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What Phil Mickelson Has To Lose

Forget the FBI and SEC. The prickly matter that’s going to end up hurting Phil Mickelson the most in this insider-trading investigation is that he has been inexorably linked to Las Vegas gambler Billy Walters.
While it’s unlikely that Mickelson is going to find himself in any kind of legal trouble, his reputation as an endorser could wind up in grave danger. Mickelson is reported to make more than $40 million in off-course income each year, most of that from his endorsement partners Callaway, Barclays, KPMG, Exxon, Rolex and Amgen/Pfizer. He is No. 7 on Forbes’ list of highest-paid athletes.
You’d think that a man who makes that kind of money wouldn’t need to gamble. But if the FBI and the SEC are right, Mickelson placed a high-stakes bet in the stock market, allegedly based on information that was illegally passed along from Walters, who authorities reportedly say got the information from billionaire Carl Icahn.
None of the three say they are being investigated but according to The Wall Street Journal and The New York Times, independent of one another, the investigation is ongoing and began more than two years ago. It is looking, among other things, at unusual options purchases in the stock Clorox in and around the time Icahn was attempting a hostile takeover of the company in 2011.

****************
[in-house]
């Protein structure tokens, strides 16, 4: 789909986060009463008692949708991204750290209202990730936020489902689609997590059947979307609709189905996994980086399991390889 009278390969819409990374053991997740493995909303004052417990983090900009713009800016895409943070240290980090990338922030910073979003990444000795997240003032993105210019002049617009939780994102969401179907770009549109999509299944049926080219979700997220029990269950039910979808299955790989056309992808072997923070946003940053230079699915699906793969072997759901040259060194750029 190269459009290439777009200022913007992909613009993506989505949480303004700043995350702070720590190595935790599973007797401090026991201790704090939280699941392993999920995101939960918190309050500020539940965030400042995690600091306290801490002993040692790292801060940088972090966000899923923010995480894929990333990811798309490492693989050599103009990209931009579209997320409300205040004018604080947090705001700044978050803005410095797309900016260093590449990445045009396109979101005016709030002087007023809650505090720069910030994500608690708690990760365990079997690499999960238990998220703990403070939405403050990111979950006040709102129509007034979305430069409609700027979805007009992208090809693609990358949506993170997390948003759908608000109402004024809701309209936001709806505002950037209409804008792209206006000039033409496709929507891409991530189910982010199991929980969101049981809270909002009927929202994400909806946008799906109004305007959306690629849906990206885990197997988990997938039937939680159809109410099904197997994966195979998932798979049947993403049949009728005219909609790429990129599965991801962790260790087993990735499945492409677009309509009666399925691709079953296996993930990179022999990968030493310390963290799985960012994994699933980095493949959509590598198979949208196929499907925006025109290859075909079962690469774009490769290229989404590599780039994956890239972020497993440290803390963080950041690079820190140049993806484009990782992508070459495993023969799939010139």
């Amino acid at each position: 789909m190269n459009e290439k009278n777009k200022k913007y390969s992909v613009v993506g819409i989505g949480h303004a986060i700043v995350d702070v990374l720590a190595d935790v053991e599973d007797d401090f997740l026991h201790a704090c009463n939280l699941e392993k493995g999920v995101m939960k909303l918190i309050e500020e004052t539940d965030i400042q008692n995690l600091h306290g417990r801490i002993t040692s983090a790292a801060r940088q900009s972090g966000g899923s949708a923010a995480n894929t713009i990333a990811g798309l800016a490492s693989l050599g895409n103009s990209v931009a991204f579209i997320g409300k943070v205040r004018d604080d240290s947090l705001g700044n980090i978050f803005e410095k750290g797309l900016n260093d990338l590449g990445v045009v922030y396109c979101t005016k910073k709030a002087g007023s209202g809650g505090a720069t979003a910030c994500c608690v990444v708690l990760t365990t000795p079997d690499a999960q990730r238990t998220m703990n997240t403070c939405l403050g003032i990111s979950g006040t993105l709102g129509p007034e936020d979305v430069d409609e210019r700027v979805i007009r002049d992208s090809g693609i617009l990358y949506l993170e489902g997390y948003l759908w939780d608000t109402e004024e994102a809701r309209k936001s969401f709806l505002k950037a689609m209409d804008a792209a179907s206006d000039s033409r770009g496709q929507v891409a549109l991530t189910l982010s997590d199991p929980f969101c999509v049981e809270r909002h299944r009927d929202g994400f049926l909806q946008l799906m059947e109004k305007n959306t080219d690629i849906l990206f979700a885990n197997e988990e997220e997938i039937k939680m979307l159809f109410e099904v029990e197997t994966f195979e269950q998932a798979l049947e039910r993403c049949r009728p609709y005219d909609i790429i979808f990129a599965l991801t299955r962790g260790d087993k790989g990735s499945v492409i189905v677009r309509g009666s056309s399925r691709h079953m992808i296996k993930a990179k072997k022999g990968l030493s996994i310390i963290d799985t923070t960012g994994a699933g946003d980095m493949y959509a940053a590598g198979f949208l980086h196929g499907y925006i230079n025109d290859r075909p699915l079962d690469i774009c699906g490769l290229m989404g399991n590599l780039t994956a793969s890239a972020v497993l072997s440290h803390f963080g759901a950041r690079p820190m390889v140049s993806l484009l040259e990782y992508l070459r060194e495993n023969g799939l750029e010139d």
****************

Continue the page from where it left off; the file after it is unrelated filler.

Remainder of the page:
Both Mickelson and Walters are said to have bought a large number of out-of-the-money call options in Clorox about 36 hours before Icahn announced his takeover bid. The stock price spiked, making the options worth several million dollars. Walters, according to a source, says he didn’t get any information from Icahn. Then the question becomes: Did he receive the information from anyone associated with Icahn? And did he pass the information to Mickelson?


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